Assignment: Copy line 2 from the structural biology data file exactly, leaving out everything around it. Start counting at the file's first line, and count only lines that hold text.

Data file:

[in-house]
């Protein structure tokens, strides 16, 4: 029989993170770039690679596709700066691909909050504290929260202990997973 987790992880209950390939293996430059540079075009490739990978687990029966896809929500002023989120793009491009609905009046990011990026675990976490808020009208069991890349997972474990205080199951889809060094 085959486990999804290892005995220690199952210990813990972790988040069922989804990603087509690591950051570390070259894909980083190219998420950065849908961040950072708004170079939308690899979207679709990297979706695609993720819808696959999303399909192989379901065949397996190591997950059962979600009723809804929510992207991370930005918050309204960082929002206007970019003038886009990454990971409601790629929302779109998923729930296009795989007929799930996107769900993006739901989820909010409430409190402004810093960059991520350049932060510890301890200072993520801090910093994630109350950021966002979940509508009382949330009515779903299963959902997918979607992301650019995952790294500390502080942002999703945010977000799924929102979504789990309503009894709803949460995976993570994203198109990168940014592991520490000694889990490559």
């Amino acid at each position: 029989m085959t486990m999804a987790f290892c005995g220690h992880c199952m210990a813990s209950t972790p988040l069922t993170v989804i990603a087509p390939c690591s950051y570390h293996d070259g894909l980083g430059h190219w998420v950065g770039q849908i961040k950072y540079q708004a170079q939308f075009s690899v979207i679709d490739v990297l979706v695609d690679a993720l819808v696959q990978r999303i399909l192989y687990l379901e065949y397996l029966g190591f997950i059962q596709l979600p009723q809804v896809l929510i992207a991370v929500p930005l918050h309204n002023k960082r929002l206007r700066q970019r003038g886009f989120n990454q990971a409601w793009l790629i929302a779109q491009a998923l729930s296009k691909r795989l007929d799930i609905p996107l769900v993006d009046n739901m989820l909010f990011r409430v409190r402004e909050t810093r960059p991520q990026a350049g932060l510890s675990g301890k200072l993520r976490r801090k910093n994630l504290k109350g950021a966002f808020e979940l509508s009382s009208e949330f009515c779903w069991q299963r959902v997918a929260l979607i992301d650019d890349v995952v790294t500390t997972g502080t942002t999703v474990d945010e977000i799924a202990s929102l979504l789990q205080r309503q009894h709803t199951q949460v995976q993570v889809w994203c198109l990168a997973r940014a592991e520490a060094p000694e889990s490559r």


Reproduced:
């Protein structure tokens, strides 16, 4: 029989993170770039690679596709700066691909909050504290929260202990997973 987790992880209950390939293996430059540079075009490739990978687990029966896809929500002023989120793009491009609905009046990011990026675990976490808020009208069991890349997972474990205080199951889809060094 085959486990999804290892005995220690199952210990813990972790988040069922989804990603087509690591950051570390070259894909980083190219998420950065849908961040950072708004170079939308690899979207679709990297979706695609993720819808696959999303399909192989379901065949397996190591997950059962979600009723809804929510992207991370930005918050309204960082929002206007970019003038886009990454990971409601790629929302779109998923729930296009795989007929799930996107769900993006739901989820909010409430409190402004810093960059991520350049932060510890301890200072993520801090910093994630109350950021966002979940509508009382949330009515779903299963959902997918979607992301650019995952790294500390502080942002999703945010977000799924929102979504789990309503009894709803949460995976993570994203198109990168940014592991520490000694889990490559």